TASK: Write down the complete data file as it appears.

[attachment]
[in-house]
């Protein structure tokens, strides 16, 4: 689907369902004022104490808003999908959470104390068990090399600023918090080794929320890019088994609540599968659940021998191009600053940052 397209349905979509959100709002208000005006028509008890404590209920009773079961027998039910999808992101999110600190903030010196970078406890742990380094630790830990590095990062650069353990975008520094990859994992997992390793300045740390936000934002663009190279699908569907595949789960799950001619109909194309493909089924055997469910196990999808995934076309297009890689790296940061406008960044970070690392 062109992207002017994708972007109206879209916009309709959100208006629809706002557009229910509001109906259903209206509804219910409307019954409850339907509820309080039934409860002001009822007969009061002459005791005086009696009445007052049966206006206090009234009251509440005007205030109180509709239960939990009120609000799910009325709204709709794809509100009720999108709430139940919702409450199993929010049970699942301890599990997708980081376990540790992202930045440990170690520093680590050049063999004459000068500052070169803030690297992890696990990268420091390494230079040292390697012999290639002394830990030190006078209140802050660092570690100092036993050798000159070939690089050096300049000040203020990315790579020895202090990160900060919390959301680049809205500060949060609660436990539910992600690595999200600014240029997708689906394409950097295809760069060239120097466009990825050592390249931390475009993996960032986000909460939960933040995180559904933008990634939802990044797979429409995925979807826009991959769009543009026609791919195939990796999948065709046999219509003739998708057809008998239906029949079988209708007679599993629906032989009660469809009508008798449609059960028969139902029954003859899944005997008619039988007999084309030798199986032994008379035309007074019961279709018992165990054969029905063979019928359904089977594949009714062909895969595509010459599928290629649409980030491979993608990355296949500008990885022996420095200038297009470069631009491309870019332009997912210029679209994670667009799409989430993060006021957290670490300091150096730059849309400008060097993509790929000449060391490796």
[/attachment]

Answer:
[in-house]
């Protein structure tokens, strides 16, 4: 689907369902004022104490808003999908959470104390068990090399600023918090080794929320890019088994609540599968659940021998191009600053940052 397209349905979509959100709002208000005006028509008890404590209920009773079961027998039910999808992101999110600190903030010196970078406890742990380094630790830990590095990062650069353990975008520094990859994992997992390793300045740390936000934002663009190279699908569907595949789960799950001619109909194309493909089924055997469910196990999808995934076309297009890689790296940061406008960044970070690392 062109992207002017994708972007109206879209916009309709959100208006629809706002557009229910509001109906259903209206509804219910409307019954409850339907509820309080039934409860002001009822007969009061002459005791005086009696009445007052049966206006206090009234009251509440005007205030109180509709239960939990009120609000799910009325709204709709794809509100009720999108709430139940919702409450199993929010049970699942301890599990997708980081376990540790992202930045440990170690520093680590050049063999004459000068500052070169803030690297992890696990990268420091390494230079040292390697012999290639002394830990030190006078209140802050660092570690100092036993050798000159070939690089050096300049000040203020990315790579020895202090990160900060919390959301680049809205500060949060609660436990539910992600690595999200600014240029997708689906394409950097295809760069060239120097466009990825050592390249931390475009993996960032986000909460939960933040995180559904933008990634939802990044797979429409995925979807826009991959769009543009026609791919195939990796999948065709046999219509003739998708057809008998239906029949079988209708007679599993629906032989009660469809009508008798449609059960028969139902029954003859899944005997008619039988007999084309030798199986032994008379035309007074019961279709018992165990054969029905063979019928359904089977594949009714062909895969595509010459599928290629649409980030491979993608990355296949500008990885022996420095200038297009470069631009491309870019332009997912210029679209994670667009799409989430993060006021957290670490300091150096730059849309400008060097993509790929000449060391490796």